“We’re shifting from relying on historical KPIs and moving towards analyzing real-time data, recognizing patterns, and responding to the present. Instead of predicting the future based on the past, we’re equipping our Observability Platform to make decisions in the now. Incorporating AI for decision-making is our next leap in maturity — stay tuned for that evolution.” Matthias De Scheerder, Integration Architect and Managing Partner at Archers.


Observability starts with monitoring individual components, where we gather basic data to understand each element of our system. As we progress, we achieve structured observability, which allows for greater data consolidation, giving us a comprehensive view. Next is causal observability, leveraging a time-series topology to understand the relationships and sequences of events over time. Finally, we advance to proactive observability with AIOps, automating root cause analysis, business impact analysis, and alert correlation for a predictive and preemptive IT strategy. More on that in the following blog.

The aim of applied observability at FPS is multifaceted. It scales productivity and customer value by advancing solutions and product delivery. It pioneers customer engagement with accelerated responses, pursues sustainable technology solutions, and optimizes resilience and operations.

Implementing Applied Observability at SFPD


The implementation of Applied Observability at SFPD was strategically centered on the Archers connectivity framework. This framework served as a critical enabler for embedding the initiative within the organization.

Business Strategy

There are three business drivers at the core of the FPS applied observability strategy:

  • Job Enablement: Equipping staff with the right tools for their jobs.
  • Customer Satisfaction: Ensuring users of services, from middleware to APIs, are satisfied. This extends beyond FPS to the end-users.
  • Protecting Investment: Securing the platforms’ integration into the observability framework to ensure that applications are stable en perform well. For instance, if FPS invests in an IAM tool, it’s imperative that the platform remains stable to avoid financial loss.


The vision and strategy of the Federal Pension Service (FPS) are centered around creating an observability framework that extends through every layer of the organization. The approach is comprehensive, starting from the bottom-up, ensuring that service providers are integrated into the solution and process their own events. This enables consumers, the end-users, to monitor services effectively.

“Our initial focus is on the essential infrastructure, network and middleware layers. These are vital for the smooth operation of applications and processes. In 2024, our goal is to strengthen these areas as well as advance to application layers”, Matthias De Scheerder, MP Archers

The team driving this initiative includes IT architects, platform specialists, analysts, and developers, forming an Observability Enabling Team. This team collaborates with service providers – those handling critical organizational functions like network and security – to ensure seamless integration with the observability platform.

Service Providers within the organization, such as the Core Business Infrastructure (CBI) team, Integration team, and specific product teams, are clearly defined and self-organized to deliver their services successfully. They are responsible for implementing observability in their domains, encompassing visualization, alerting, and communicating critical events to consumers.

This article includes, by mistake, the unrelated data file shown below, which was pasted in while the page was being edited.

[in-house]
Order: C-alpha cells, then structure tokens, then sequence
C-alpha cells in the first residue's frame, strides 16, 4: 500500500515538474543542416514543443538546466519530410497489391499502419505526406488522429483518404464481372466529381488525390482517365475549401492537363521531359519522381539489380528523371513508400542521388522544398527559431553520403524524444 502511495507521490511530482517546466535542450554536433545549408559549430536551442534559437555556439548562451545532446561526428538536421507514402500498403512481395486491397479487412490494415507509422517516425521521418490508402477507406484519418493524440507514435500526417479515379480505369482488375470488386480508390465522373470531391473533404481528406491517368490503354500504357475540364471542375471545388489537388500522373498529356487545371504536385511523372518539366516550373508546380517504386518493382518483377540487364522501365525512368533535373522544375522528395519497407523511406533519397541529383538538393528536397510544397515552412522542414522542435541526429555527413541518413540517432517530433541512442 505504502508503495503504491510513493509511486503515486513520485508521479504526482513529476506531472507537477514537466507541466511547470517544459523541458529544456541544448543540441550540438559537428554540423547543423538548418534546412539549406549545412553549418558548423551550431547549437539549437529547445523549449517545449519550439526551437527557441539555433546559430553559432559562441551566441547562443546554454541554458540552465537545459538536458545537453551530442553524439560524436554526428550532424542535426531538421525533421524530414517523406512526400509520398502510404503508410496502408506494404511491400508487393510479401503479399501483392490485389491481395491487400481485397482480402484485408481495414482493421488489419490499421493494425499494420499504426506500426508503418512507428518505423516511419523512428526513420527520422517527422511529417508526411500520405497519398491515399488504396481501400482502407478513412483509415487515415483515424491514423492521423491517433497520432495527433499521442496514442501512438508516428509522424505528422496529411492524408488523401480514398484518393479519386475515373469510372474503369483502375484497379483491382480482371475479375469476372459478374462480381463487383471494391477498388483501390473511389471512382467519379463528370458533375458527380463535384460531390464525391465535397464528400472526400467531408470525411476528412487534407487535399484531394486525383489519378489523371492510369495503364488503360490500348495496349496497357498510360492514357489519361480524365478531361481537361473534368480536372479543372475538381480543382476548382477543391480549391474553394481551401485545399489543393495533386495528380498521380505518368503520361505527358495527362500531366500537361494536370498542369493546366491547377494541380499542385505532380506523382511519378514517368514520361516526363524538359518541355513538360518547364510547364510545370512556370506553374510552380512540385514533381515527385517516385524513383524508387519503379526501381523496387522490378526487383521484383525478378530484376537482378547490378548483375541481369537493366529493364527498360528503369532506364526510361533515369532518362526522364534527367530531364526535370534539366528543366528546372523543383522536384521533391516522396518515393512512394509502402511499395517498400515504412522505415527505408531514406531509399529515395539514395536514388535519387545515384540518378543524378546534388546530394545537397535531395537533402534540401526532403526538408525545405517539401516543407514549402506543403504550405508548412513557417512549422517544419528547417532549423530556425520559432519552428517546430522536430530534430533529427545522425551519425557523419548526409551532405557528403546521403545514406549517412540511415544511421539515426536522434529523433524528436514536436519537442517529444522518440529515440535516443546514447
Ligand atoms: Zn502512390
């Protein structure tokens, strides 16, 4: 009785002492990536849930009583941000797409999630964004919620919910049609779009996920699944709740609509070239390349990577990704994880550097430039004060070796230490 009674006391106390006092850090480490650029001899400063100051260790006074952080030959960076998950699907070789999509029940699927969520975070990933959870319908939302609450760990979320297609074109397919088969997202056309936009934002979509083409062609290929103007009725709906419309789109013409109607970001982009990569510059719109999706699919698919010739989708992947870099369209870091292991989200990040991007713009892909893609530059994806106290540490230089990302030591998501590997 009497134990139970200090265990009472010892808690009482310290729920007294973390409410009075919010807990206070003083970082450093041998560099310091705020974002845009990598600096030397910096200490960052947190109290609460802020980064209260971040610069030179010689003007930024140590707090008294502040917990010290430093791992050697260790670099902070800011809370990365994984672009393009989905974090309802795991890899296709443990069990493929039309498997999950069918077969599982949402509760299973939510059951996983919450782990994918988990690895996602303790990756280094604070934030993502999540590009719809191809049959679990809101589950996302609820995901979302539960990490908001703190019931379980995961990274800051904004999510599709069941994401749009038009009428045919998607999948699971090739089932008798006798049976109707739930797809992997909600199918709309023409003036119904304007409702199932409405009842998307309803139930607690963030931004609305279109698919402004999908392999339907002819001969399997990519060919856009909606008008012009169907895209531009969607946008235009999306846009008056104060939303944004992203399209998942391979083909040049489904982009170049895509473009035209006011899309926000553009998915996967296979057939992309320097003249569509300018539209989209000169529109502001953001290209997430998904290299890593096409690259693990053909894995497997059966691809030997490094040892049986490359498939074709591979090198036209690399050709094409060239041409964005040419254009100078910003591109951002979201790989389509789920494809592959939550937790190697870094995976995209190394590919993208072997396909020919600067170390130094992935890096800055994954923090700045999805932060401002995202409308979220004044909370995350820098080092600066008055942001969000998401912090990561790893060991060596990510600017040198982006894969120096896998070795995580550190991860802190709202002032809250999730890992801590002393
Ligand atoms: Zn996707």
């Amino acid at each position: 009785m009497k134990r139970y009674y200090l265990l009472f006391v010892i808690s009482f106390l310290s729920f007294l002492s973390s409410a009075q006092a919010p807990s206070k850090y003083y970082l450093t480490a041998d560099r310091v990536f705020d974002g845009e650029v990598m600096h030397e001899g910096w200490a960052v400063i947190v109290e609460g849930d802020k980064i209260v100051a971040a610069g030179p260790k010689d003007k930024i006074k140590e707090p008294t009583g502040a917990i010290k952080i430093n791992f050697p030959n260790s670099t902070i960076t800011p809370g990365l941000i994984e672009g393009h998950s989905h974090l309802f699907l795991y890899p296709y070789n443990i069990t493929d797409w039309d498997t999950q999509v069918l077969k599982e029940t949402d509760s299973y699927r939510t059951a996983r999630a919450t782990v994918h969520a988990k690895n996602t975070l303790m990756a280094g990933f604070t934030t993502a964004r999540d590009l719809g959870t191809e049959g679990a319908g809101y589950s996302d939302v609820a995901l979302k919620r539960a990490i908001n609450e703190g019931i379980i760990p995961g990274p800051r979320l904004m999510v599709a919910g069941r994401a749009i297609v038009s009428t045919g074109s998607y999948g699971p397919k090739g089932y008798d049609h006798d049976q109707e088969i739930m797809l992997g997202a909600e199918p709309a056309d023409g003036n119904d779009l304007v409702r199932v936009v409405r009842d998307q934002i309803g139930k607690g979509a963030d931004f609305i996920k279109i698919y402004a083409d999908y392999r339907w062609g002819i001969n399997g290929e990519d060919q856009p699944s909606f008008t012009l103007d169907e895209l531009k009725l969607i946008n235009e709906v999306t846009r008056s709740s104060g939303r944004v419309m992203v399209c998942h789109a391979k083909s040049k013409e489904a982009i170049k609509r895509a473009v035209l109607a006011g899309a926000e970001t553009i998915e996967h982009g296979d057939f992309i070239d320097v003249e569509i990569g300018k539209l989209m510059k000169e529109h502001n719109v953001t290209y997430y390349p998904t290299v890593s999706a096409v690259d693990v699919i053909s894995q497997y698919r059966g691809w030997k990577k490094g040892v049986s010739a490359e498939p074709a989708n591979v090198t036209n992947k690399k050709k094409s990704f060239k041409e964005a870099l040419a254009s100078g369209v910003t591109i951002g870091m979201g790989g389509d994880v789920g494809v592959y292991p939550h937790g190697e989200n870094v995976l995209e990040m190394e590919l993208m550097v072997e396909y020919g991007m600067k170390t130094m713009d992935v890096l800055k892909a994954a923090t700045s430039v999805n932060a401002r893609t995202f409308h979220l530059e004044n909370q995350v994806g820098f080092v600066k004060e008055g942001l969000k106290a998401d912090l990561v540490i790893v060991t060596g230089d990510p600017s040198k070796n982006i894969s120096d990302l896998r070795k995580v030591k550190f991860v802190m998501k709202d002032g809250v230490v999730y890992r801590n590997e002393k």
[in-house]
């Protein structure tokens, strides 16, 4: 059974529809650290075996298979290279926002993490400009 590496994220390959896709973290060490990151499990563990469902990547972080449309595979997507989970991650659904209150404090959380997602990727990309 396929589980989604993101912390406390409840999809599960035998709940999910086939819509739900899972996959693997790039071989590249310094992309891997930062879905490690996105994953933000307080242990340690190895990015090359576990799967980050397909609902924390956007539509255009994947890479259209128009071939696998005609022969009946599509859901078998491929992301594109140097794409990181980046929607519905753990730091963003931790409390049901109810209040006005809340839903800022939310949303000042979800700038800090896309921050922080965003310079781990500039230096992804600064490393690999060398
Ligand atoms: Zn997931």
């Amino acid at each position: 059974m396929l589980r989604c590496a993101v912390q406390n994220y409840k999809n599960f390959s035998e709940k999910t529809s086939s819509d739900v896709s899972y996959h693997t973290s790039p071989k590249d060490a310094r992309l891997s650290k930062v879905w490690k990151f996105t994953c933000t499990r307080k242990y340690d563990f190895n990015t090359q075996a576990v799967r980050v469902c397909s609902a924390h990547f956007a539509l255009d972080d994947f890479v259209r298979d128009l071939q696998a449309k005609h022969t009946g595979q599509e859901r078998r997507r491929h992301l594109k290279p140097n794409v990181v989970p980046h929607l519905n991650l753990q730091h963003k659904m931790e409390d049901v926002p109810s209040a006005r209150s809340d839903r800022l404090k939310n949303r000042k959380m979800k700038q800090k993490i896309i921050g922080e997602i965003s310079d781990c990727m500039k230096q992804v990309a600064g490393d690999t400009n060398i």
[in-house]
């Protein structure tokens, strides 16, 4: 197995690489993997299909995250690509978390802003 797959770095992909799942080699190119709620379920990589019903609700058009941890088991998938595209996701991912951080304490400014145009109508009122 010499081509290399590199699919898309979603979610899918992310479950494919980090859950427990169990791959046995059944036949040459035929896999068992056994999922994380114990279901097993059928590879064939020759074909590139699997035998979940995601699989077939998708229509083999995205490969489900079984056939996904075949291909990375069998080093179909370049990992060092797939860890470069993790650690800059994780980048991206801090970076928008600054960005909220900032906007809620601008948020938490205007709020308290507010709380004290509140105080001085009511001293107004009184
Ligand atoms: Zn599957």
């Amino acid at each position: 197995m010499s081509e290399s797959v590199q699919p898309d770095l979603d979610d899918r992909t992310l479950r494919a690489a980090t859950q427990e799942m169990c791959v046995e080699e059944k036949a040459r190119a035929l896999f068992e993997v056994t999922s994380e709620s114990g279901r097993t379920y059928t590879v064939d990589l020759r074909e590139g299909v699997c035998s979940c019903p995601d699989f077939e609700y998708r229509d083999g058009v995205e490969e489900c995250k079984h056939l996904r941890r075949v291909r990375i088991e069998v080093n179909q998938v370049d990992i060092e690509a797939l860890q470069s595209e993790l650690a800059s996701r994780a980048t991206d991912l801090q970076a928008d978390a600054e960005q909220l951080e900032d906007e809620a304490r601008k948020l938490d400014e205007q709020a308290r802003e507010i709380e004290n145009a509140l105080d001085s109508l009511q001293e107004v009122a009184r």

A centrally managed Enabling Team leads in exploring and adopting innovative observability tools and practices. They provide guidance, establish best practices, and offer coaching across the organization.

Key users are identified at all organizational levels to play a crucial role in achieving observability. The long-term goal is to transition observability responsibilities from the Center of Excellence to these key players, ensuring a sustainable and effective approach.


To support the observability project, this step focuses on validating and establishing a platform architecture. This involves a thorough assessment of the different platform architectures and their landscapes. This assessment provides a clear overview of all platforms and the specific capabilities they serve. Additionally, aligning these architectures with the reference framework helps define clear responsibilities and scopes. This alignment also identifies overlaps, leading to proposals for simplifications in the overall landscape.

For technical insights into application operations, observability tools like Grafana and Prometheus are selected. For the functional insights, Dynatrace is in place to tackle this.

Design and Realization

Design and realization involve leading the exploration and adoption of new observability technologies. with an emphasis on establishing best practices and providing appropriate recommendations. This includes integrating data meaningfully into the platform, correlating data, and creating guidelines around visualization and alerting. Collecting requirements, understanding what data needs to be gathered from different assets, and defining event messages are all part of the process. Once this information is gathered, it is systematically organized and structured in Jira for efficient implementation.


To streamline the Service Delivery Life Cycle (SDLC), a governance checklist will be developed for use by various self-organized Service Providers within the organization. This checklist aims to provide a foundational set of guidelines to ensure successful service delivery.

Additionally, these governance guidelines will facilitate new service providers in integrating with the observability framework and effectively managing new requirements within their services.


Marketing and Evangelization

Marketing and evangelization efforts position observability as a strategic topic for 2024 and beyond. Communicating the ambitions, business drivers, and strategy continuously and making progress visible within the organization is key. Initiatives like technical open spaces are leveraged to bring focus to the project.


The Federal Pension Service’s (FPS) adoption of Applied Observability, steered by the Archers connectivity framework, signifies a major advancement. With a strategic focus on job enablement, customer satisfaction, and investment protection, FPS has revolutionized its service delivery. This positions the organization to adeptly navigate the future of pension services.